Driving Route from Cotre to Zonza, Bonifacio, Sartène, Propriano & Ajaccio
Col de Vizzavona
From Corte a rewarding side trip can be made to the southwest, through the beautiful Vizzavona Forest to the Col de Vizzavona (1,163m/3,816ft), on the ridge formed by Monte Rotondo, Monte d'Oro and Monte Renoso, on which most of the island's rivers rise.
On the Corsica driving tour, from the beautifully situated little town of Vivario D69 runs southeast to Ghisoni. Here, however, a detour is recommended, going east from Vivario on D343 to Vezzani, situated high above the Tagnone valley, and then through two defiles flanked by tall rock pinnacles, the Défilé de l'Inzecca and the Défilé des Strettes, to Ghisoni.
Ghisoni et Zonza
On the Corsica driving tour, after passing Ghisoni D69 continues south over the Col de Verde (1,283 m/4,210ft) to Zicavo, from which Mont l'Incudine (2,136 m/7,008ft; 6 hrs) can be climbed. It then runs through beautiful mountain scenery over the Col de la Vaccia (1,188 m/3,898ft) to Aullène.From here the direct road to Zonza is D420; but there is an attractive alternative route by way of the little town of Ste- Lucie-de-Tallano (alt. 450 m/1,475ft), picturesquely situated on a hill.
Col de Bavella
From Zonza a very rewarding excursion can be made to the Col de Bavella.The road runs northeast through fine scenery (remains of a Roman road) to the pass (1,243 m/4,078ft), from which there are breathtaking views of the extensive forests and fertile plains, the sea to the east and the mountains to the north and west.
Porto Vecchio, France
The Corsican driving route continues by way of L'Ospedale to Porto-Vecchio (pop. 10,310), a port established by the Genoese and now a center of the cork trades, situated in the beautiful bay of the same name. It still preserves part of its circuit of walls and an 18th century Genoese citadel. Round the town are beautiful sandy beaches.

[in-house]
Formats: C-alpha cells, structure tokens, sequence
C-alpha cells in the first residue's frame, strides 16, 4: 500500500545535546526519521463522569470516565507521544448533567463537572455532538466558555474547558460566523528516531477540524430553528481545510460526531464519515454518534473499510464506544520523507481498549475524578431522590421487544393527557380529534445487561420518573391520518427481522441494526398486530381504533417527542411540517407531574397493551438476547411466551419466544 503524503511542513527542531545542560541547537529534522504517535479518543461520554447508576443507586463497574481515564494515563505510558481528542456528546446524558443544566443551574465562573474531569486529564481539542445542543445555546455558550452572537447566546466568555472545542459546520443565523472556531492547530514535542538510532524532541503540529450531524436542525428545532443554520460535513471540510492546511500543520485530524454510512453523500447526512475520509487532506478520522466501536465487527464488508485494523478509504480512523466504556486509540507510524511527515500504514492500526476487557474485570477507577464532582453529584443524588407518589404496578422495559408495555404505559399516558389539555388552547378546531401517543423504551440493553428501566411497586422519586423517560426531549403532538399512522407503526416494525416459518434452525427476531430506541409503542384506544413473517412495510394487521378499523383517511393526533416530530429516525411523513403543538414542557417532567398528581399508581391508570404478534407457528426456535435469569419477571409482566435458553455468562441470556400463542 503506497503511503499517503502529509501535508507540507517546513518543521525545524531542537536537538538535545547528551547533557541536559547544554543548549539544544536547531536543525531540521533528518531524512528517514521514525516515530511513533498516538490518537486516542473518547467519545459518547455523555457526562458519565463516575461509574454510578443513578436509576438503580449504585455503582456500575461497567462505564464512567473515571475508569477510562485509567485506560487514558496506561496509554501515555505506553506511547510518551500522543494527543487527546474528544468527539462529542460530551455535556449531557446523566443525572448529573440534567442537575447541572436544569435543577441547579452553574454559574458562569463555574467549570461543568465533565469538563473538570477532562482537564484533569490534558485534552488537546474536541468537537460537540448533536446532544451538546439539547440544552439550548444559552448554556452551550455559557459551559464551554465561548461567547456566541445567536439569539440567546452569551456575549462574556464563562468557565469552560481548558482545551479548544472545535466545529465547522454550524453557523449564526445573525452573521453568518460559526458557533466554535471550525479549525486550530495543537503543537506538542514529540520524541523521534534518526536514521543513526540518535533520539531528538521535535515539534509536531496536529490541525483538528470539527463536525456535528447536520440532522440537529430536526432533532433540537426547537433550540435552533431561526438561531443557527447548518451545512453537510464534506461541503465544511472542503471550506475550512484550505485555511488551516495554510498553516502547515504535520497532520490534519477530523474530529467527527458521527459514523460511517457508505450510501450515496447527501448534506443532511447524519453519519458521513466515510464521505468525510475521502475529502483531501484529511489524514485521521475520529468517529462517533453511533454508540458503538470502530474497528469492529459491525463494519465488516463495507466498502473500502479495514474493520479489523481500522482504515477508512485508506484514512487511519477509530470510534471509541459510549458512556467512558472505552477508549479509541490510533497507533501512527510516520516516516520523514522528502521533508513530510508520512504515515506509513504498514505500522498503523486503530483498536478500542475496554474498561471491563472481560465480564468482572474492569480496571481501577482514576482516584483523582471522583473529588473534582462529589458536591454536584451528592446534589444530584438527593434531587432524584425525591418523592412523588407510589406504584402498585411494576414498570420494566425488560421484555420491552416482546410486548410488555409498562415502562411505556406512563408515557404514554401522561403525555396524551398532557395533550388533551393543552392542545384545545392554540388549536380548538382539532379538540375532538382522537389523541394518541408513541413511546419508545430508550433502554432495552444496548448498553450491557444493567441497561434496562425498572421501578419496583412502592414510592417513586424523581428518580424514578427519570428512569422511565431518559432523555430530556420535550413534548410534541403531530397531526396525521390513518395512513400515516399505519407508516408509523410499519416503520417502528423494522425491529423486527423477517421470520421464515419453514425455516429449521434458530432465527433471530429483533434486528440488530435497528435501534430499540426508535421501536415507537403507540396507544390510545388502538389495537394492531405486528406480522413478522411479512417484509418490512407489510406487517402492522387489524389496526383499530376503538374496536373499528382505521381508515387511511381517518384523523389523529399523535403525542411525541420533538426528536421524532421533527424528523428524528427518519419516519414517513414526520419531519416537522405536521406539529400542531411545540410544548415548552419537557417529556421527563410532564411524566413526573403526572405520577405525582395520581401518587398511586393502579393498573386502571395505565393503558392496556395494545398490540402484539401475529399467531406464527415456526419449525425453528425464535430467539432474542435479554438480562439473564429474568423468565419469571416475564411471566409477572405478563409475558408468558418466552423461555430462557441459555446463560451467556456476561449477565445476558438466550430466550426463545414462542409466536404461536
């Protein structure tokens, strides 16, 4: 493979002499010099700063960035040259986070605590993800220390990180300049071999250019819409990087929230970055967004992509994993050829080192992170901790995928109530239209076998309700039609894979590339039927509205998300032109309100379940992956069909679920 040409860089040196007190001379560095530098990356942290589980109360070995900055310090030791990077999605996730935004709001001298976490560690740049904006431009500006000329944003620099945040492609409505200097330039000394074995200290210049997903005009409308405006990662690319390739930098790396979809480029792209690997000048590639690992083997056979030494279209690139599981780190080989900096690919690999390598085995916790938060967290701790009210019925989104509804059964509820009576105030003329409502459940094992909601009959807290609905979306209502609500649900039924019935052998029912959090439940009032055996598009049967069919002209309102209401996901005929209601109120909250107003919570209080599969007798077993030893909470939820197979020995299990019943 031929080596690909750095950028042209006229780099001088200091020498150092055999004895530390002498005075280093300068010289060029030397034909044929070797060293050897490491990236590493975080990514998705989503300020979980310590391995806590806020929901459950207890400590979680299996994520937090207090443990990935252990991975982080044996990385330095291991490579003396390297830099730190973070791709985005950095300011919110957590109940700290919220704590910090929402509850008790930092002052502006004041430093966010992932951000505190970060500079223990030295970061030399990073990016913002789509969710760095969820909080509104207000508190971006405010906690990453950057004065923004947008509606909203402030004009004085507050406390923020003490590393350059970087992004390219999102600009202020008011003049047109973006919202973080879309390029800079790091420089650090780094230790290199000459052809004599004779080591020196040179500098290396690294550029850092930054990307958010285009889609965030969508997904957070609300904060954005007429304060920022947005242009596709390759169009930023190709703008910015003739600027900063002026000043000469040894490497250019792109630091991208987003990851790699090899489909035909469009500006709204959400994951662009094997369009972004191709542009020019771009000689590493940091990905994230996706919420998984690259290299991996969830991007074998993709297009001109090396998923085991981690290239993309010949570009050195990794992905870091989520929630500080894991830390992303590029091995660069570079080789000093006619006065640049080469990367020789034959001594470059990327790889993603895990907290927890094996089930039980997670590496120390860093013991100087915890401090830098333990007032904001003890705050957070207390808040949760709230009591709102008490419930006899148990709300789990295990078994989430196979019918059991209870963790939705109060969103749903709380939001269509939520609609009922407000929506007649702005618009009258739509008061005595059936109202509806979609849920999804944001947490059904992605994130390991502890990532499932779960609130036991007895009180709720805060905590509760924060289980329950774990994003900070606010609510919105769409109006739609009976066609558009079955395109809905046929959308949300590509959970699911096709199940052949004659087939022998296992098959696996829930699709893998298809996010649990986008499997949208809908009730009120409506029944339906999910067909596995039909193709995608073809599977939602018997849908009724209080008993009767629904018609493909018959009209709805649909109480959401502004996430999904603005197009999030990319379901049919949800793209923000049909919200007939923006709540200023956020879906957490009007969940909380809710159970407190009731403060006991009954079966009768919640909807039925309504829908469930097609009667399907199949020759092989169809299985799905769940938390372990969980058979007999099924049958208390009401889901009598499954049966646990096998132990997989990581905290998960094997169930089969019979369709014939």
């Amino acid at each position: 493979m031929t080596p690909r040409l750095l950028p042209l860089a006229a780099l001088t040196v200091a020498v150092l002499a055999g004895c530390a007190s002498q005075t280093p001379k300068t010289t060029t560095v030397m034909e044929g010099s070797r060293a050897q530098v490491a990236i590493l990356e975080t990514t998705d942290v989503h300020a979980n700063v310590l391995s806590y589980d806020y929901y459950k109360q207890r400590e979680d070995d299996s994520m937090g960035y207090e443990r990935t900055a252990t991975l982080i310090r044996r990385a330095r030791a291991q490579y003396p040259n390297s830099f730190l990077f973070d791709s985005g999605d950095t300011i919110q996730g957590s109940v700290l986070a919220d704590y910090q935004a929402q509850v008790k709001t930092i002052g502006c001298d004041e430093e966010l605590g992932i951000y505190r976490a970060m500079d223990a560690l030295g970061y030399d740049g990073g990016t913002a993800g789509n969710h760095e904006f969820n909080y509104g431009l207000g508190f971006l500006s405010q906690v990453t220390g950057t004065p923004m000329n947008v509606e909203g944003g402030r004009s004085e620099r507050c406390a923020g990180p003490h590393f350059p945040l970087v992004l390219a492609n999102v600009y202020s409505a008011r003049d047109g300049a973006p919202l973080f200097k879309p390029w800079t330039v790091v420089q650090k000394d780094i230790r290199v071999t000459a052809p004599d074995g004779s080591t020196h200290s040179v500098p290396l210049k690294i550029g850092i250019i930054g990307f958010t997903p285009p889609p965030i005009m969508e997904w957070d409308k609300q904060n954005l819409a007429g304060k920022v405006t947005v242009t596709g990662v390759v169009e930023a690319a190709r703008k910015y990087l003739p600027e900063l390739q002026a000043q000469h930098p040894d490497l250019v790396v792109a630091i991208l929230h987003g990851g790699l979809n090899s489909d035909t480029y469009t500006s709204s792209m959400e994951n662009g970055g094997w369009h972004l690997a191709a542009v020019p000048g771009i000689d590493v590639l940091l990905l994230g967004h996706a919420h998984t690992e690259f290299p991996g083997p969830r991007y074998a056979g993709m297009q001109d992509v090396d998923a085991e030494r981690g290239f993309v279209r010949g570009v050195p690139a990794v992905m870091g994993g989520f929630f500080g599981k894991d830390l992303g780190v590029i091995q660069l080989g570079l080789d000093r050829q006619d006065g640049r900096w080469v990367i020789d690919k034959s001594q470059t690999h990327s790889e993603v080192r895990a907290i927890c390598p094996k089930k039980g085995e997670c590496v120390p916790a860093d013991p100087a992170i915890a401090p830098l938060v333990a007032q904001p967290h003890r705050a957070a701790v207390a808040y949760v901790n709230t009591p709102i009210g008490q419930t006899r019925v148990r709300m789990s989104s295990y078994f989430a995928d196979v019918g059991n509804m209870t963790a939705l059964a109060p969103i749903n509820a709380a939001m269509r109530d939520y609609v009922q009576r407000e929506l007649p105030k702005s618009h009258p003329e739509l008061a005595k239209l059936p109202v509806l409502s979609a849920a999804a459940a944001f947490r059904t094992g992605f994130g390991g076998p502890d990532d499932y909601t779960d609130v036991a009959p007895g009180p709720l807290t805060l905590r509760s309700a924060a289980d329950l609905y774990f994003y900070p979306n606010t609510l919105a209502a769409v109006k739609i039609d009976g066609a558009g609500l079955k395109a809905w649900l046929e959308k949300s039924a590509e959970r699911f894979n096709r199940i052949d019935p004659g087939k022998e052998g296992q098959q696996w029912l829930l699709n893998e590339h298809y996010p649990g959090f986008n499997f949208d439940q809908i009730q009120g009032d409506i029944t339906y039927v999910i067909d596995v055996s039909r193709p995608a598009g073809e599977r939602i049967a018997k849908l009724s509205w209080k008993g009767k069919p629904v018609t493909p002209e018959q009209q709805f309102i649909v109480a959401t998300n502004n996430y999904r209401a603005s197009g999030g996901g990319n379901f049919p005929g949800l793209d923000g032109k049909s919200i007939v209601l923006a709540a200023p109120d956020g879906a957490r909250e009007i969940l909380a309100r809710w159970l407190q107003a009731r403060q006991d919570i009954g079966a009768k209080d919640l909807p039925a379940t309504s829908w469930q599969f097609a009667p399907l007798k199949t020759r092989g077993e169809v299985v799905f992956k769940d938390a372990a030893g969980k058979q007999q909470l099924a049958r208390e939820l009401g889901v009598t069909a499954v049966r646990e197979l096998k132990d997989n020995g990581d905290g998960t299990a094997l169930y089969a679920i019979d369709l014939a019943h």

On the Corsica driving tour, from Porto-Vecchio the road runs down the east coast to Bonifacio (pop. 2,658), a little fortified town said to have been founded in the ninth century by Bonifazio, Marquis of Tuscany. It is picturesquely situated on a 1.5km/ 1mi long limestone promontory, 64 m/210ft high, which is separated from the Italian island of Sardinia only by the 11.5km/7mi wide Strait of Bonifacio. Bonifacio is a town of medieval lanes flanked by old houses. The former cathedral of Ste-Marie-Majeure (12th-13th century, with later alterations), with a plain undecorated porch, contains a fine marble tabernacle (15th century). The Gothic church of St-Dominique (13th-14th century) has a 15th century tower and contains interesting groups of carved wooden figures which are carried in processions.
On the Corsica driving tour, from Bonifacio N196 runs northwest to Sartène. 32km/20mi from Bonifacio is the curious natural feature known as the Lion of Roccapina, a small rocky promontory which has been bizarrely carved by erosion into the form of a crouching lion. Sartène (pop. 3,410), chief place in the fertile Sartenais district, is beautifully situated above the valley of the Rizzanèse. The medieval old town is entered through the arched gateway of the town hall.
On the Corsica driving tour, after passing Bonifacio, the route continues to Propriano, in the Bay of Valinco, with a fishing and commercial harbor and a beautiful bathing beachcio.
On the Corsica driving tour, after passing Propiano, the road runs north via Olmeto to Filitosa. The prehistoric settlement of Filitosa, on a projecting crag above the Taravo valley, is a sight not to be missed, with its remains of the 3,500-year-old Torre culture (which displaced a megalithic pastoral culture around 3500 B.C.). The visible remains include groups of standing stones, the foundations of village houses and various tower-like cult buildings and fortifications.Other sites with remains of the earliest Corsican culture are Cauria and Fontanaccia, which lie between Bonifacio and Sartène, to the east of N196. The coast road now runs round the Gulf of Ajaccio.